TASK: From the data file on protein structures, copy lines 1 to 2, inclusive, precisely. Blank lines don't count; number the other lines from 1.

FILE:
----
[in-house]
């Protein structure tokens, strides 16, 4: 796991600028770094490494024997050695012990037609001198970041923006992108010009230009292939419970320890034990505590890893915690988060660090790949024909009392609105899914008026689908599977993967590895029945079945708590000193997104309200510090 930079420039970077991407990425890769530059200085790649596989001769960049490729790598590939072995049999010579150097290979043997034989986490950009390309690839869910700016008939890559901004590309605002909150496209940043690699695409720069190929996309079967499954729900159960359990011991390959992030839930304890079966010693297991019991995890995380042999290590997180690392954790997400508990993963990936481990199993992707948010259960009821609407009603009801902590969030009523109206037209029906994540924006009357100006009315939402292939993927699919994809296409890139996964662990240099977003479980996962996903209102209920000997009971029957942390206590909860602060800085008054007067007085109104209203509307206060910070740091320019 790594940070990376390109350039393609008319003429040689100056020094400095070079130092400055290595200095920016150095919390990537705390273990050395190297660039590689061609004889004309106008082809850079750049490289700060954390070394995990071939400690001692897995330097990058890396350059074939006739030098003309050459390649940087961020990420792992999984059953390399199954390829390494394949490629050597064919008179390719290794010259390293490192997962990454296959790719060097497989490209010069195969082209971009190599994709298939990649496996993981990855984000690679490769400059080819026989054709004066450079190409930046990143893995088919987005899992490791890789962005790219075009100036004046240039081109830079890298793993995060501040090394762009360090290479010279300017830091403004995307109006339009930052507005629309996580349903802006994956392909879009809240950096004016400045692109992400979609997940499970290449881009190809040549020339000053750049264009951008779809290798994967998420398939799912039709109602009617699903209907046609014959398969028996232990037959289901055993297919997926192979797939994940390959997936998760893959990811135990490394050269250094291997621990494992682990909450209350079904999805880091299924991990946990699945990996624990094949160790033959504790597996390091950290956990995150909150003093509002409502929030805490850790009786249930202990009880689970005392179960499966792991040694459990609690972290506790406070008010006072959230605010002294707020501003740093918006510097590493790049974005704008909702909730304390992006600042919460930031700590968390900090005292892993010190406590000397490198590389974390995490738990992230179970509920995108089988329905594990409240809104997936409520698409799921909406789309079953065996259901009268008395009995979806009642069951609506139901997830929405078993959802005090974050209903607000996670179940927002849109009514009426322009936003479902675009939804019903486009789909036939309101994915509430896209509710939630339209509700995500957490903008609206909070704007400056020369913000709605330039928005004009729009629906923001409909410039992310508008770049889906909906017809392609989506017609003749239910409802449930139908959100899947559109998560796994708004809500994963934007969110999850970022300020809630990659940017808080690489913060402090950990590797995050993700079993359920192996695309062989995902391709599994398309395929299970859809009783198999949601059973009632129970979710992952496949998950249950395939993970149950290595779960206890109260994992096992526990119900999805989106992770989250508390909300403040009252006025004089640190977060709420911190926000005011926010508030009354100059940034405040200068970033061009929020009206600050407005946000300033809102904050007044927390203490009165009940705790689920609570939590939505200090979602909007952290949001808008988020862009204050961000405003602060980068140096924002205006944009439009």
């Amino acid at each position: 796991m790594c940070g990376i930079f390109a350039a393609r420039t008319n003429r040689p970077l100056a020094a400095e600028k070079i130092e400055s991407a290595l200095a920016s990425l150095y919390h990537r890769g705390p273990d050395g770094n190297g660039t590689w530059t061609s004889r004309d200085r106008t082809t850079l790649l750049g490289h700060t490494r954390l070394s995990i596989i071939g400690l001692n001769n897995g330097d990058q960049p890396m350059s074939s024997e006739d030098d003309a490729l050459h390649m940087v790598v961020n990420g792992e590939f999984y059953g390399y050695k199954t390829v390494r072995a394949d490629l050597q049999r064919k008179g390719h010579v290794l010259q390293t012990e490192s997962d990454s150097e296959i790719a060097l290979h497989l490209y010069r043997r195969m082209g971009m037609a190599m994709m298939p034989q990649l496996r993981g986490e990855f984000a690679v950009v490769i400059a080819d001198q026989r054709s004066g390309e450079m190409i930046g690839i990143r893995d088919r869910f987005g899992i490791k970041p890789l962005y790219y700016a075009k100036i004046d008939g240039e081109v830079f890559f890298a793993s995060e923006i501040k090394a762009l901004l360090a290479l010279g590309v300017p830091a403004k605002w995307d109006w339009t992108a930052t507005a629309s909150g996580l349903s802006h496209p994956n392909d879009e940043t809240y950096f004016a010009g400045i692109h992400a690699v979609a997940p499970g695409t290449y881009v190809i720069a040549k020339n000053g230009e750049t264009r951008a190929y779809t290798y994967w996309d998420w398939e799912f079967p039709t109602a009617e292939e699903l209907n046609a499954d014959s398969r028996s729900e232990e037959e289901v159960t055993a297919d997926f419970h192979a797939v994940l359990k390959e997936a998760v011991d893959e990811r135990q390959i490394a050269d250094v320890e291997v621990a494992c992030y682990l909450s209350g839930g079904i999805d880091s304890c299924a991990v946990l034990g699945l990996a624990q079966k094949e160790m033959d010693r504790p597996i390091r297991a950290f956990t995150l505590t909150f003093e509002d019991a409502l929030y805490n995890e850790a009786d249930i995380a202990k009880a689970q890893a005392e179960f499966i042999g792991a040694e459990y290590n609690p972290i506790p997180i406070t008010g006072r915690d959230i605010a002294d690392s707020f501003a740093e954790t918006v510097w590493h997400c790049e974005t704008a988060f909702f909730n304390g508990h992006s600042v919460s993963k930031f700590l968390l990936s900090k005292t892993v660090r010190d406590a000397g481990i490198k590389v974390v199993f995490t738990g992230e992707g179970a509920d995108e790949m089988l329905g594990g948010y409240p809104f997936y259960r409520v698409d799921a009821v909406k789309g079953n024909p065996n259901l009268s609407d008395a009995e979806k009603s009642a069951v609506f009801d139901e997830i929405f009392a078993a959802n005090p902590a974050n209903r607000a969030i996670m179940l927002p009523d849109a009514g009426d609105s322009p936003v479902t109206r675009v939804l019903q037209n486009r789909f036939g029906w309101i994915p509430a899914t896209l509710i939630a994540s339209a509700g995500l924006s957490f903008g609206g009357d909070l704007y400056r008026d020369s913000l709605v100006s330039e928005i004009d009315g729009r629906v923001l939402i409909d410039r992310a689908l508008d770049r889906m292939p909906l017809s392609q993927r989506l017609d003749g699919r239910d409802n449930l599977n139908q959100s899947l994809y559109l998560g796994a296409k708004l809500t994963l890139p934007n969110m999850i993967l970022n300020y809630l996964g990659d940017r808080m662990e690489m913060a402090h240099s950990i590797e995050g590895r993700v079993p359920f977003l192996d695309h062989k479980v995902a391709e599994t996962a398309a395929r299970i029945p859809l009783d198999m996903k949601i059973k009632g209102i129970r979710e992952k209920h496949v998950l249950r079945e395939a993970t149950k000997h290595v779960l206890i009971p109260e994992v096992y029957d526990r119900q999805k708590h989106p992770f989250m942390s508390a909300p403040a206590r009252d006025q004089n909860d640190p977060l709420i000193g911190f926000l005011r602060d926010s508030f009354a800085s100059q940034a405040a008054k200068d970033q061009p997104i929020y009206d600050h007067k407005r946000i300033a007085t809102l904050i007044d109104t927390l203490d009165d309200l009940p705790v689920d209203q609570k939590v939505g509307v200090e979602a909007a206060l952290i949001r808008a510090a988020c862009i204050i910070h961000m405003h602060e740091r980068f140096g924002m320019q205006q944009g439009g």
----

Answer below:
[in-house]
């Protein structure tokens, strides 16, 4: 796991600028770094490494024997050695012990037609001198970041923006992108010009230009292939419970320890034990505590890893915690988060660090790949024909009392609105899914008026689908599977993967590895029945079945708590000193997104309200510090 930079420039970077991407990425890769530059200085790649596989001769960049490729790598590939072995049999010579150097290979043997034989986490950009390309690839869910700016008939890559901004590309605002909150496209940043690699695409720069190929996309079967499954729900159960359990011991390959992030839930304890079966010693297991019991995890995380042999290590997180690392954790997400508990993963990936481990199993992707948010259960009821609407009603009801902590969030009523109206037209029906994540924006009357100006009315939402292939993927699919994809296409890139996964662990240099977003479980996962996903209102209920000997009971029957942390206590909860602060800085008054007067007085109104209203509307206060910070740091320019 790594940070990376390109350039393609008319003429040689100056020094400095070079130092400055290595200095920016150095919390990537705390273990050395190297660039590689061609004889004309106008082809850079750049490289700060954390070394995990071939400690001692897995330097990058890396350059074939006739030098003309050459390649940087961020990420792992999984059953390399199954390829390494394949490629050597064919008179390719290794010259390293490192997962990454296959790719060097497989490209010069195969082209971009190599994709298939990649496996993981990855984000690679490769400059080819026989054709004066450079190409930046990143893995088919987005899992490791890789962005790219075009100036004046240039081109830079890298793993995060501040090394762009360090290479010279300017830091403004995307109006339009930052507005629309996580349903802006994956392909879009809240950096004016400045692109992400979609997940499970290449881009190809040549020339000053750049264009951008779809290798994967998420398939799912039709109602009617699903209907046609014959398969028996232990037959289901055993297919997926192979797939994940390959997936998760893959990811135990490394050269250094291997621990494992682990909450209350079904999805880091299924991990946990699945990996624990094949160790033959504790597996390091950290956990995150909150003093509002409502929030805490850790009786249930202990009880689970005392179960499966792991040694459990609690972290506790406070008010006072959230605010002294707020501003740093918006510097590493790049974005704008909702909730304390992006600042919460930031700590968390900090005292892993010190406590000397490198590389974390995490738990992230179970509920995108089988329905594990409240809104997936409520698409799921909406789309079953065996259901009268008395009995979806009642069951609506139901997830929405078993959802005090974050209903607000996670179940927002849109009514009426322009936003479902675009939804019903486009789909036939309101994915509430896209509710939630339209509700995500957490903008609206909070704007400056020369913000709605330039928005004009729009629906923001409909410039992310508008770049889906909906017809392609989506017609003749239910409802449930139908959100899947559109998560796994708004809500994963934007969110999850970022300020809630990659940017808080690489913060402090950990590797995050993700079993359920192996695309062989995902391709599994398309395929299970859809009783198999949601059973009632129970979710992952496949998950249950395939993970149950290595779960206890109260994992096992526990119900999805989106992770989250508390909300403040009252006025004089640190977060709420911190926000005011926010508030009354100059940034405040200068970033061009929020009206600050407005946000300033809102904050007044927390203490009165009940705790689920609570939590939505200090979602909007952290949001808008988020862009204050961000405003602060980068140096924002205006944009439009």